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Men should be given the option of seeing male GP

Your recent '3 GPs' views' concerned a young man worried about his 'tackle' (February 17). All three doctors demonstrated sensitivity and professionalism in their suggestions, but each was guilty of a glaring omission ­ with so much emphasis placed on the right for women to see a female GP, why do men have to put up with discussing intimate problems with females?

Two of your three contributors were female GPs, and none said they would give the young man the option of seeing a male doctor.

It may surprise a lot of people, but men can empathise too, and in cases like these thery have considerable expertise. I recently had to deal with a patient with the same 'small penis' problem. The 21-year-old concerned was becoming increasingly depressed and was drinking heavily to hide his fear of ridicule. Several difficult consultations ensued, and the problem was only truly solved when he found a sympathetic girlfriend, to whom he has recently become engaged.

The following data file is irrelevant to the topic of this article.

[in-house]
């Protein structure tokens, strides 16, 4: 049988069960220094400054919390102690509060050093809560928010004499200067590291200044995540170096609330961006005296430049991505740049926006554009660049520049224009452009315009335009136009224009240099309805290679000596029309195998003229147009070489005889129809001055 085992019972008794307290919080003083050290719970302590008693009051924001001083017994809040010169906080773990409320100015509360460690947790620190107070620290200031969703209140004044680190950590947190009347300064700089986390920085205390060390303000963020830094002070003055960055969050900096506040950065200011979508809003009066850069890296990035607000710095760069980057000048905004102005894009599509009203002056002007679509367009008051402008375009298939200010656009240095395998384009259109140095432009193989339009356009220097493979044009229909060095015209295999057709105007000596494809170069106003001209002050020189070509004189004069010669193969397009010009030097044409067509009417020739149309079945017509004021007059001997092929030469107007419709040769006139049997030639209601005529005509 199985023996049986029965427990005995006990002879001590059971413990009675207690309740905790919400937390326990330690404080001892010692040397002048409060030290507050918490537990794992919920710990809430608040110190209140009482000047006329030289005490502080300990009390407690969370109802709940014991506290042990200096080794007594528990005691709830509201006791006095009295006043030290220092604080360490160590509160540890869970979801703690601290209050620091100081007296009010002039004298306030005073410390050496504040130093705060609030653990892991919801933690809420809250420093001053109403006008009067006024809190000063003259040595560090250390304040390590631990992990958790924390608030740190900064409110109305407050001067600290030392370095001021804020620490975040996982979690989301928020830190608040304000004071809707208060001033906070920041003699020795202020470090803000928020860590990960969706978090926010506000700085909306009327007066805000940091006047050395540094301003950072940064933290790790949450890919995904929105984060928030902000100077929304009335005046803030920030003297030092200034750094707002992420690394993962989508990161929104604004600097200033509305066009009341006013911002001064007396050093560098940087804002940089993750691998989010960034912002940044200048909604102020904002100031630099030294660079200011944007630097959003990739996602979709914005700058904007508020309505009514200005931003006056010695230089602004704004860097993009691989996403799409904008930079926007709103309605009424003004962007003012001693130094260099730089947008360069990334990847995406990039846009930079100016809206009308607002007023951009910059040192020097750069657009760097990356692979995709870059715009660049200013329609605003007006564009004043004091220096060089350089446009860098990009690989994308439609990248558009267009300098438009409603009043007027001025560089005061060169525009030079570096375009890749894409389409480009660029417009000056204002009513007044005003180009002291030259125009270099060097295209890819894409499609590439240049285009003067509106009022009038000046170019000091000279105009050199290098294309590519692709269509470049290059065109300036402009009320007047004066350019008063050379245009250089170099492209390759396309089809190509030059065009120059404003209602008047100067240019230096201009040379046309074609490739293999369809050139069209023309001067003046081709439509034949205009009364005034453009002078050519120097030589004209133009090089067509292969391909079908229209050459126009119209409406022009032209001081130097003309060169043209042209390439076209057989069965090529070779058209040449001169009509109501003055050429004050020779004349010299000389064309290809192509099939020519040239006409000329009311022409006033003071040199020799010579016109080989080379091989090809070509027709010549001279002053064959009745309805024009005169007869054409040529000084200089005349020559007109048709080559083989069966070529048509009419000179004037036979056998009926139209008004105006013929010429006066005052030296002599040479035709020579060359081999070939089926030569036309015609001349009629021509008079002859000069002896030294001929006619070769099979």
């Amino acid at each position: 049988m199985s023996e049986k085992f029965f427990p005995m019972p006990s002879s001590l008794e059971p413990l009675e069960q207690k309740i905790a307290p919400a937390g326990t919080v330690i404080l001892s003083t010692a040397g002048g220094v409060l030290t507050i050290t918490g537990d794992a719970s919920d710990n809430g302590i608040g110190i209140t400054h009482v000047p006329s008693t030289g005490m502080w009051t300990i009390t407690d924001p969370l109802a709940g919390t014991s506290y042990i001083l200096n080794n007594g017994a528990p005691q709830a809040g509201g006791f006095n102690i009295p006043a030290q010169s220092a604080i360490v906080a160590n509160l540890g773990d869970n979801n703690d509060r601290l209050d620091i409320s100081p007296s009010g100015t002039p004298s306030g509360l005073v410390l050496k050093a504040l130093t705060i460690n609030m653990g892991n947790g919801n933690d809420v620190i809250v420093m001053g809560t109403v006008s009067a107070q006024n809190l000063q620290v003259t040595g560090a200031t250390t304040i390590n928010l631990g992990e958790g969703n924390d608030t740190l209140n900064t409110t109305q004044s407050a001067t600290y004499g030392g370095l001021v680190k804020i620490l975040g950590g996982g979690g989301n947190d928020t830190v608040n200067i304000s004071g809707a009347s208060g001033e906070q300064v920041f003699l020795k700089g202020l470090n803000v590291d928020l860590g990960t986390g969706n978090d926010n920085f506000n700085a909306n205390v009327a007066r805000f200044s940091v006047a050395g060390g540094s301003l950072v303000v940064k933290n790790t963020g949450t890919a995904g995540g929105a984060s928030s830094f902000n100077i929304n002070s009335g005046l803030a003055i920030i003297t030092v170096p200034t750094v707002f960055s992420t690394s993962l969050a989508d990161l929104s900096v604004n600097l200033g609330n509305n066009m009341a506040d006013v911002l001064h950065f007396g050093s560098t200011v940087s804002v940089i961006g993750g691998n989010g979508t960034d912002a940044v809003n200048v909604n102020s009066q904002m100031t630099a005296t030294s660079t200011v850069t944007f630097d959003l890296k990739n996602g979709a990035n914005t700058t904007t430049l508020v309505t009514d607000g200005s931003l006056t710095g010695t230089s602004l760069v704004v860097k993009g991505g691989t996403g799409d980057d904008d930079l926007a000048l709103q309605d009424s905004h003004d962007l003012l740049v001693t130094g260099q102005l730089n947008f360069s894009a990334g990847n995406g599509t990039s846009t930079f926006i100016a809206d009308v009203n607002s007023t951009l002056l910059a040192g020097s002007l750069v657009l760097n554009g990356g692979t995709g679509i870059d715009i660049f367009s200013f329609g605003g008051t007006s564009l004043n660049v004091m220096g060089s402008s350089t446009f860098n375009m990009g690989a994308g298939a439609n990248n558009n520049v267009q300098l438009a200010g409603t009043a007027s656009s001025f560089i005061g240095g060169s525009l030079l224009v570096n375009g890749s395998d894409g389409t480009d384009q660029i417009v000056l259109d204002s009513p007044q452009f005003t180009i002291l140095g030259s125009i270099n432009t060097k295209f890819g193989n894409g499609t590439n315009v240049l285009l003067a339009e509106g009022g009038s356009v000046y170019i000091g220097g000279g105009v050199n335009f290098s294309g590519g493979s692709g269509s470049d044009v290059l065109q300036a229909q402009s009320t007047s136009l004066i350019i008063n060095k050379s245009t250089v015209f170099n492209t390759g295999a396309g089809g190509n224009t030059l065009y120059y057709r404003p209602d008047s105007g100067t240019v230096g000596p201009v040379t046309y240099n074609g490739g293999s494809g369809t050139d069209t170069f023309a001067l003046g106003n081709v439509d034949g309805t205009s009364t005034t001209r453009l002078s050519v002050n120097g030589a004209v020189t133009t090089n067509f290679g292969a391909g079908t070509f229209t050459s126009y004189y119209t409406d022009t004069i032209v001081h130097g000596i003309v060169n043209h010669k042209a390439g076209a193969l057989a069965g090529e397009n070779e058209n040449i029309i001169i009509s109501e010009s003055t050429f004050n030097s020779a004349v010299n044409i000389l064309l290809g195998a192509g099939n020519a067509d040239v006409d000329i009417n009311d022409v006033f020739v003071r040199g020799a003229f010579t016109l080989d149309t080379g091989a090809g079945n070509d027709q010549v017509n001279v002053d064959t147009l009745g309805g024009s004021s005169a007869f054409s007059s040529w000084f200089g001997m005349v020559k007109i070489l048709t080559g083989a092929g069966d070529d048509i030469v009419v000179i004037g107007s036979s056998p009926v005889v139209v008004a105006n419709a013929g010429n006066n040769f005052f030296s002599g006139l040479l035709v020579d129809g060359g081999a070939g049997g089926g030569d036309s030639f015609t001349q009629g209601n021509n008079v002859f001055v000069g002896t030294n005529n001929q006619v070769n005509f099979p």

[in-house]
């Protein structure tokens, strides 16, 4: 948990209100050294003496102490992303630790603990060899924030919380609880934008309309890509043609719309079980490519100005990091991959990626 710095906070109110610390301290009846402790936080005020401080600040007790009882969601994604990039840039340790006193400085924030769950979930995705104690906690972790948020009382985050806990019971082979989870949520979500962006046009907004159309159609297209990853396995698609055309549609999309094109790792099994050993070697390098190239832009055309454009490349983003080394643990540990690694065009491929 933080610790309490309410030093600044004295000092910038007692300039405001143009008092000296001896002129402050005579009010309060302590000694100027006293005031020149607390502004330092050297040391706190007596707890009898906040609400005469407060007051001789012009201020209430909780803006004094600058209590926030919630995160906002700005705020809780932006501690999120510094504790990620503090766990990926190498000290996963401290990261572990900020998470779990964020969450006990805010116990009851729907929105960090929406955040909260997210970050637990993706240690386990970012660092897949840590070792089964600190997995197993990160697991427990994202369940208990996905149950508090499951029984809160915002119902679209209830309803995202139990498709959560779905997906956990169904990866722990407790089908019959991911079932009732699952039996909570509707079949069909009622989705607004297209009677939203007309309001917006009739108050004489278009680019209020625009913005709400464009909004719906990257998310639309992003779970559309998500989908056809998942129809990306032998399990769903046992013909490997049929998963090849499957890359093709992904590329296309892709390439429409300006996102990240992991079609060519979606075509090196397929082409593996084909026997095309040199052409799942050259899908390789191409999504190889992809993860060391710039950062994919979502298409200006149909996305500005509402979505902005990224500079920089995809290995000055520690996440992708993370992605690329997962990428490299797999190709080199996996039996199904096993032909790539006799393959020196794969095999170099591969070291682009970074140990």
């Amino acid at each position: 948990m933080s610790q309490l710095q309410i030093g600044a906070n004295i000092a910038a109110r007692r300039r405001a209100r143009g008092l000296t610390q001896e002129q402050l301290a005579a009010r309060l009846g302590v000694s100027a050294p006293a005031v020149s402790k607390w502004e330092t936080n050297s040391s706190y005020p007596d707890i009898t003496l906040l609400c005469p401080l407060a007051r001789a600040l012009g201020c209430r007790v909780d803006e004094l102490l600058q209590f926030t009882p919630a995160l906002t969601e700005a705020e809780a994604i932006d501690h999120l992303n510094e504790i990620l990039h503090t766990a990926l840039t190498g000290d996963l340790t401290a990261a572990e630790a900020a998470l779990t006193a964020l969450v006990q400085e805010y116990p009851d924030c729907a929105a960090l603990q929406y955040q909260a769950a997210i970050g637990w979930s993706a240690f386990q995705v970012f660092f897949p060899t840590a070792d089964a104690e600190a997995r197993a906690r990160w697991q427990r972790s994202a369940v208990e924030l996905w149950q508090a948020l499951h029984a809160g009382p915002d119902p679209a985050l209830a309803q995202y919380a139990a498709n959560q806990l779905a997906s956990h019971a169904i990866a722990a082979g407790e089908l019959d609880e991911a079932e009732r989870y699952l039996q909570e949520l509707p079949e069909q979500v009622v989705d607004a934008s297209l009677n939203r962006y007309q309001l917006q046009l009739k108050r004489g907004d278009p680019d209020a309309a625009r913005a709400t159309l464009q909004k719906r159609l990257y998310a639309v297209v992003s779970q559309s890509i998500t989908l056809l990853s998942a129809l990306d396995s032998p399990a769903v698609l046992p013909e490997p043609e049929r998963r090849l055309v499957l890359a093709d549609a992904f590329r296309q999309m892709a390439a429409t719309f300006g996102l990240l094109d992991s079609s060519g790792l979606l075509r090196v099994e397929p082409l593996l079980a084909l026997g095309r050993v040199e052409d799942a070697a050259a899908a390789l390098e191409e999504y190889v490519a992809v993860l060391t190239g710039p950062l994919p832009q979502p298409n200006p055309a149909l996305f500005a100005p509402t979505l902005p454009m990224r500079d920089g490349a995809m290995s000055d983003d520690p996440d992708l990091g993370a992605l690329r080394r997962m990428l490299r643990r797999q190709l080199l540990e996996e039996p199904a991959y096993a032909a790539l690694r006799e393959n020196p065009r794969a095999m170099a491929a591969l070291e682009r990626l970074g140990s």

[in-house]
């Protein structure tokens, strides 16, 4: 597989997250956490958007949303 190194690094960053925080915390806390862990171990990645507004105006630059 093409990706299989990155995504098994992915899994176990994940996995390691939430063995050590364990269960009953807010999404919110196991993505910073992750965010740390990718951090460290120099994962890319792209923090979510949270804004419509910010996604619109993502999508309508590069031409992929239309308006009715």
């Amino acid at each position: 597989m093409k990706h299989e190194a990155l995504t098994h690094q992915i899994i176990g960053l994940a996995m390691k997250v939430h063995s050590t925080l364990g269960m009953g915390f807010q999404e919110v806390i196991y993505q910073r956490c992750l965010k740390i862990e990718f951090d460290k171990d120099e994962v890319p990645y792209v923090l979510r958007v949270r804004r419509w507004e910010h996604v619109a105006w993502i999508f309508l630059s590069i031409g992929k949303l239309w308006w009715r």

The flippant, throwaway comment at the end of one GP's assessment ('what do blokes expect us ladies to say?') is typical of the manner in which male psychosexual/ psychosocial problems are seen. In reply, I would expect her to maintain a highly professional attitude, and take this person's problems seriously.

There is a lot of useful information on penile size and related psychosexual issues on the internet. Fear over male sexual performance, and society's attitude to it, is just as important an issue to men as the pressure women feel to have the body of Elle McPherson, and run a major multi-national in between achieving multiple orgasms.

Dr DH Wilson


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